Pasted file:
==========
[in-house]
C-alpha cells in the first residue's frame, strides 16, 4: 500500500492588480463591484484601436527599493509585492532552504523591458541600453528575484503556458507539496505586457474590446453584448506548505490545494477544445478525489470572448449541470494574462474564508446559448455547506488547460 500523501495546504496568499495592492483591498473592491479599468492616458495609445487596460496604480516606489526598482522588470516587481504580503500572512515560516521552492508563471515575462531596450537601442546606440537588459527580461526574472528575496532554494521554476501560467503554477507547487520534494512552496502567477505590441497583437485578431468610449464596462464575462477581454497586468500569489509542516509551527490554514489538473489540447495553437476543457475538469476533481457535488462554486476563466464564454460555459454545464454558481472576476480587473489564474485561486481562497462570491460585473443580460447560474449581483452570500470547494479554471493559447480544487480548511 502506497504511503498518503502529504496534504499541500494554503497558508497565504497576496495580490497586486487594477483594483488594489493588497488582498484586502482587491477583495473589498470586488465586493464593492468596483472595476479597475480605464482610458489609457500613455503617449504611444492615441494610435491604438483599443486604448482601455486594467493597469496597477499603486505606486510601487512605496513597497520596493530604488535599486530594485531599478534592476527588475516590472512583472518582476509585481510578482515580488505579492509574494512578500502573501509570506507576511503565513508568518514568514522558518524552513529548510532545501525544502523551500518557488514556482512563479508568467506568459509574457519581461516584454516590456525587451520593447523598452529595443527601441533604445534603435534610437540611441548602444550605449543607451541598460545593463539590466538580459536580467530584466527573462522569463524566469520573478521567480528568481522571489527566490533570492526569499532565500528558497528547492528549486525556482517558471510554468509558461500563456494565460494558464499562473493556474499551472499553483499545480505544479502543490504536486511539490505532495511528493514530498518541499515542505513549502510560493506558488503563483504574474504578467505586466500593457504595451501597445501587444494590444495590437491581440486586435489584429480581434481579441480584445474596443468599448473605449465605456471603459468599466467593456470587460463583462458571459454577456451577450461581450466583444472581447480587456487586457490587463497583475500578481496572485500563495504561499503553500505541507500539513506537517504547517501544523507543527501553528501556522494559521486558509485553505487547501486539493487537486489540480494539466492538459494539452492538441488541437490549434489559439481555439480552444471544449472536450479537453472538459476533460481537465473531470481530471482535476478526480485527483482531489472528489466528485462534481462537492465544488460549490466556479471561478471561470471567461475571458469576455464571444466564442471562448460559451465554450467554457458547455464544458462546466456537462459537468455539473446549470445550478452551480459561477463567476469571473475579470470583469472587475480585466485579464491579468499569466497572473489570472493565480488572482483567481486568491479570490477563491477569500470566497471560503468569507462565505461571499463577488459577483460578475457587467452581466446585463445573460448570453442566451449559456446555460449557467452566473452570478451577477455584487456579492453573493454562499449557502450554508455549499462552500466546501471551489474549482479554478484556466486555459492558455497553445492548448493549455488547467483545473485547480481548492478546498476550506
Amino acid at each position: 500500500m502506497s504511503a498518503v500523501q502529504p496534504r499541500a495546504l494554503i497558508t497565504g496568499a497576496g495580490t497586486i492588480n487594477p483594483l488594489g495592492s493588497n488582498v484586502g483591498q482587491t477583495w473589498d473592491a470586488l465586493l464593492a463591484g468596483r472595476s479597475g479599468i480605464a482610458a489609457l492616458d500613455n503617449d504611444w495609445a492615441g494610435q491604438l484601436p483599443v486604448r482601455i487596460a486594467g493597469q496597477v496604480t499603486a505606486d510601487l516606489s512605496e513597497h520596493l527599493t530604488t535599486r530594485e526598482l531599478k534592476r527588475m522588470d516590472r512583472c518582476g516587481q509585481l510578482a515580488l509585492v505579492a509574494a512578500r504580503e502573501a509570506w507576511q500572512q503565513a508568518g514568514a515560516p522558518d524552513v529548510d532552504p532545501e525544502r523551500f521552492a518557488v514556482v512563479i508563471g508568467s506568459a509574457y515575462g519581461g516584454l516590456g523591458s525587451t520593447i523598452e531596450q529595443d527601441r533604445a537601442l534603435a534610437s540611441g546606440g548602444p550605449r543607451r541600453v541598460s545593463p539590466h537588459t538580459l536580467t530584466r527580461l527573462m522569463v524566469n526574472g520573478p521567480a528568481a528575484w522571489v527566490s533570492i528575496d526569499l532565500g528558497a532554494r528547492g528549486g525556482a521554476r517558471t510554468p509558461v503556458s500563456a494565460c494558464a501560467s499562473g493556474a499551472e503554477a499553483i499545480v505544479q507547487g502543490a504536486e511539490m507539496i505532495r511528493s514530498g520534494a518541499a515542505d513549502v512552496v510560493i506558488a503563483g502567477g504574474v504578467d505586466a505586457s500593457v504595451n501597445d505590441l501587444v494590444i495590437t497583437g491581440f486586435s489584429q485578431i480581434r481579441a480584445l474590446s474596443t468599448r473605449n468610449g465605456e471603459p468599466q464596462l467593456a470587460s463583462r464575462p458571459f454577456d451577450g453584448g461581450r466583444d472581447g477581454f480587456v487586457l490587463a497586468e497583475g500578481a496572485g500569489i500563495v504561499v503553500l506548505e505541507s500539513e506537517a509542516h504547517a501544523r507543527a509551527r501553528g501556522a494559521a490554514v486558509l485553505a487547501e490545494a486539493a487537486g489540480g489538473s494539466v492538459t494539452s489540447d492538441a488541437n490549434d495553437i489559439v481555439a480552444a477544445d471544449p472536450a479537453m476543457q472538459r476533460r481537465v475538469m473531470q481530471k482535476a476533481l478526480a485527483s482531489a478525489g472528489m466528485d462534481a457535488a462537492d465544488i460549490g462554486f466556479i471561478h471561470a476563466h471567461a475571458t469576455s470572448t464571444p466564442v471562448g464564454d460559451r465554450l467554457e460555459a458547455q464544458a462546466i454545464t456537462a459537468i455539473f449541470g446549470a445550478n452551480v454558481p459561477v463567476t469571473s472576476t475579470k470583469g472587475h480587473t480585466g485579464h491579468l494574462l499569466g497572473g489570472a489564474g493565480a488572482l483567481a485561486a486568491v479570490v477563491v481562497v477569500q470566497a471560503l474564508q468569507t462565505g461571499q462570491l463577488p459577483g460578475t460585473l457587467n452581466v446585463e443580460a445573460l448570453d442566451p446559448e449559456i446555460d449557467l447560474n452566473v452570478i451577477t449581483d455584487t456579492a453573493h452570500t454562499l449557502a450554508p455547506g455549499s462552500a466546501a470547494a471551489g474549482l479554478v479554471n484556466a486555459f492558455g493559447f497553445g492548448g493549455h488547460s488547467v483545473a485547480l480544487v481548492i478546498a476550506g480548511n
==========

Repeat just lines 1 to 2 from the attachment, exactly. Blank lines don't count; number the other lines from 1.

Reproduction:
[in-house]
C-alpha cells in the first residue's frame, strides 16, 4: 500500500492588480463591484484601436527599493509585492532552504523591458541600453528575484503556458507539496505586457474590446453584448506548505490545494477544445478525489470572448449541470494574462474564508446559448455547506488547460 500523501495546504496568499495592492483591498473592491479599468492616458495609445487596460496604480516606489526598482522588470516587481504580503500572512515560516521552492508563471515575462531596450537601442546606440537588459527580461526574472528575496532554494521554476501560467503554477507547487520534494512552496502567477505590441497583437485578431468610449464596462464575462477581454497586468500569489509542516509551527490554514489538473489540447495553437476543457475538469476533481457535488462554486476563466464564454460555459454545464454558481472576476480587473489564474485561486481562497462570491460585473443580460447560474449581483452570500470547494479554471493559447480544487480548511 502506497504511503498518503502529504496534504499541500494554503497558508497565504497576496495580490497586486487594477483594483488594489493588497488582498484586502482587491477583495473589498470586488465586493464593492468596483472595476479597475480605464482610458489609457500613455503617449504611444492615441494610435491604438483599443486604448482601455486594467493597469496597477499603486505606486510601487512605496513597497520596493530604488535599486530594485531599478534592476527588475516590472512583472518582476509585481510578482515580488505579492509574494512578500502573501509570506507576511503565513508568518514568514522558518524552513529548510532545501525544502523551500518557488514556482512563479508568467506568459509574457519581461516584454516590456525587451520593447523598452529595443527601441533604445534603435534610437540611441548602444550605449543607451541598460545593463539590466538580459536580467530584466527573462522569463524566469520573478521567480528568481522571489527566490533570492526569499532565500528558497528547492528549486525556482517558471510554468509558461500563456494565460494558464499562473493556474499551472499553483499545480505544479502543490504536486511539490505532495511528493514530498518541499515542505513549502510560493506558488503563483504574474504578467505586466500593457504595451501597445501587444494590444495590437491581440486586435489584429480581434481579441480584445474596443468599448473605449465605456471603459468599466467593456470587460463583462458571459454577456451577450461581450466583444472581447480587456487586457490587463497583475500578481496572485500563495504561499503553500505541507500539513506537517504547517501544523507543527501553528501556522494559521486558509485553505487547501486539493487537486489540480494539466492538459494539452492538441488541437490549434489559439481555439480552444471544449472536450479537453472538459476533460481537465473531470481530471482535476478526480485527483482531489472528489466528485462534481462537492465544488460549490466556479471561478471561470471567461475571458469576455464571444466564442471562448460559451465554450467554457458547455464544458462546466456537462459537468455539473446549470445550478452551480459561477463567476469571473475579470470583469472587475480585466485579464491579468499569466497572473489570472493565480488572482483567481486568491479570490477563491477569500470566497471560503468569507462565505461571499463577488459577483460578475457587467452581466446585463445573460448570453442566451449559456446555460449557467452566473452570478451577477455584487456579492453573493454562499449557502450554508455549499462552500466546501471551489474549482479554478484556466486555459492558455497553445492548448493549455488547467483545473485547480481548492478546498476550506